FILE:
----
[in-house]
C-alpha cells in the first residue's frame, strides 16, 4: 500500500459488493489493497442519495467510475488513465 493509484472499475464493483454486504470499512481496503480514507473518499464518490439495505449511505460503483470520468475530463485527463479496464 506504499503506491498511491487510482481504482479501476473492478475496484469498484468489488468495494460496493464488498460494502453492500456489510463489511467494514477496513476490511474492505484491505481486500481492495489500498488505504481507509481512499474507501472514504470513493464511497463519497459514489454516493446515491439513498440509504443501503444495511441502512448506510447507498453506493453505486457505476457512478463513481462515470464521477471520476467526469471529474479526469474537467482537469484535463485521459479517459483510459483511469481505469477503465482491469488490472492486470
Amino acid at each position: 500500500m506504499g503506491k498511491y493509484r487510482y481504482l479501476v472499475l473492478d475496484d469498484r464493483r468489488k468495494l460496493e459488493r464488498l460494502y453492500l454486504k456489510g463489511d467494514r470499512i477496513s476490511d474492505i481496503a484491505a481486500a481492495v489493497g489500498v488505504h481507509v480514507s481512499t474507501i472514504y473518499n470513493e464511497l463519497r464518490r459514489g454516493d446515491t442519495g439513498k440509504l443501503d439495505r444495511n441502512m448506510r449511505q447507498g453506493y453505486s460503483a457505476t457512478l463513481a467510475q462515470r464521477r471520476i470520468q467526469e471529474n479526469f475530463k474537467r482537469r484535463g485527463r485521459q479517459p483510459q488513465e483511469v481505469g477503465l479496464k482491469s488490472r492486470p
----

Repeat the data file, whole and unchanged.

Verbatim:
[in-house]
C-alpha cells in the first residue's frame, strides 16, 4: 500500500459488493489493497442519495467510475488513465 493509484472499475464493483454486504470499512481496503480514507473518499464518490439495505449511505460503483470520468475530463485527463479496464 506504499503506491498511491487510482481504482479501476473492478475496484469498484468489488468495494460496493464488498460494502453492500456489510463489511467494514477496513476490511474492505484491505481486500481492495489500498488505504481507509481512499474507501472514504470513493464511497463519497459514489454516493446515491439513498440509504443501503444495511441502512448506510447507498453506493453505486457505476457512478463513481462515470464521477471520476467526469471529474479526469474537467482537469484535463485521459479517459483510459483511469481505469477503465482491469488490472492486470
Amino acid at each position: 500500500m506504499g503506491k498511491y493509484r487510482y481504482l479501476v472499475l473492478d475496484d469498484r464493483r468489488k468495494l460496493e459488493r464488498l460494502y453492500l454486504k456489510g463489511d467494514r470499512i477496513s476490511d474492505i481496503a484491505a481486500a481492495v489493497g489500498v488505504h481507509v480514507s481512499t474507501i472514504y473518499n470513493e464511497l463519497r464518490r459514489g454516493d446515491t442519495g439513498k440509504l443501503d439495505r444495511n441502512m448506510r449511505q447507498g453506493y453505486s460503483a457505476t457512478l463513481a467510475q462515470r464521477r471520476i470520468q467526469e471529474n479526469f475530463k474537467r482537469r484535463g485527463r485521459q479517459p483510459q488513465e483511469v481505469g477503465l479496464k482491469s488490472r492486470p